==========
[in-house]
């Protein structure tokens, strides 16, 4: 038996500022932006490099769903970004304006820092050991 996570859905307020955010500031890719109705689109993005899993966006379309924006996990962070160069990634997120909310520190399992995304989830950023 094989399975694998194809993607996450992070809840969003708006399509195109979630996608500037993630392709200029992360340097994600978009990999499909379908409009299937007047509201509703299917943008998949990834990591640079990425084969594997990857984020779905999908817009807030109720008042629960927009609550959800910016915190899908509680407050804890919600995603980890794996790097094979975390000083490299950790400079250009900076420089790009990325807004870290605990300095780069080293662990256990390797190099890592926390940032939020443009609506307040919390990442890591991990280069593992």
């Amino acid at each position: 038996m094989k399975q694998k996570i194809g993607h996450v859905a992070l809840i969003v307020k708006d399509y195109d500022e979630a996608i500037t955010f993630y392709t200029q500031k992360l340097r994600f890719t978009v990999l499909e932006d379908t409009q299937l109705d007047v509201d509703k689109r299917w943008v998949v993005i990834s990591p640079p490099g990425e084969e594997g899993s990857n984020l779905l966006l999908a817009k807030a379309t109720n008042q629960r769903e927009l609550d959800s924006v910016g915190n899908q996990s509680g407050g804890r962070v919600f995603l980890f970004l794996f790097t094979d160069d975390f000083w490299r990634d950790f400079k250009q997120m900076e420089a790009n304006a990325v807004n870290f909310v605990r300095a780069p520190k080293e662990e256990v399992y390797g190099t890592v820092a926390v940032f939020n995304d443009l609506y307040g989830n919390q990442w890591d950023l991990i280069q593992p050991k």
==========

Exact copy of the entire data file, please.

[in-house]
């Protein structure tokens, strides 16, 4: 038996500022932006490099769903970004304006820092050991 996570859905307020955010500031890719109705689109993005899993966006379309924006996990962070160069990634997120909310520190399992995304989830950023 094989399975694998194809993607996450992070809840969003708006399509195109979630996608500037993630392709200029992360340097994600978009990999499909379908409009299937007047509201509703299917943008998949990834990591640079990425084969594997990857984020779905999908817009807030109720008042629960927009609550959800910016915190899908509680407050804890919600995603980890794996790097094979975390000083490299950790400079250009900076420089790009990325807004870290605990300095780069080293662990256990390797190099890592926390940032939020443009609506307040919390990442890591991990280069593992």
């Amino acid at each position: 038996m094989k399975q694998k996570i194809g993607h996450v859905a992070l809840i969003v307020k708006d399509y195109d500022e979630a996608i500037t955010f993630y392709t200029q500031k992360l340097r994600f890719t978009v990999l499909e932006d379908t409009q299937l109705d007047v509201d509703k689109r299917w943008v998949v993005i990834s990591p640079p490099g990425e084969e594997g899993s990857n984020l779905l966006l999908a817009k807030a379309t109720n008042q629960r769903e927009l609550d959800s924006v910016g915190n899908q996990s509680g407050g804890r962070v919600f995603l980890f970004l794996f790097t094979d160069d975390f000083w490299r990634d950790f400079k250009q997120m900076e420089a790009n304006a990325v807004n870290f909310v605990r300095a780069p520190k080293e662990e256990v399992y390797g190099t890592v820092a926390v940032f939020n995304d443009l609506y307040g989830n919390q990442w890591d950023l991990i280069q593992p050991k």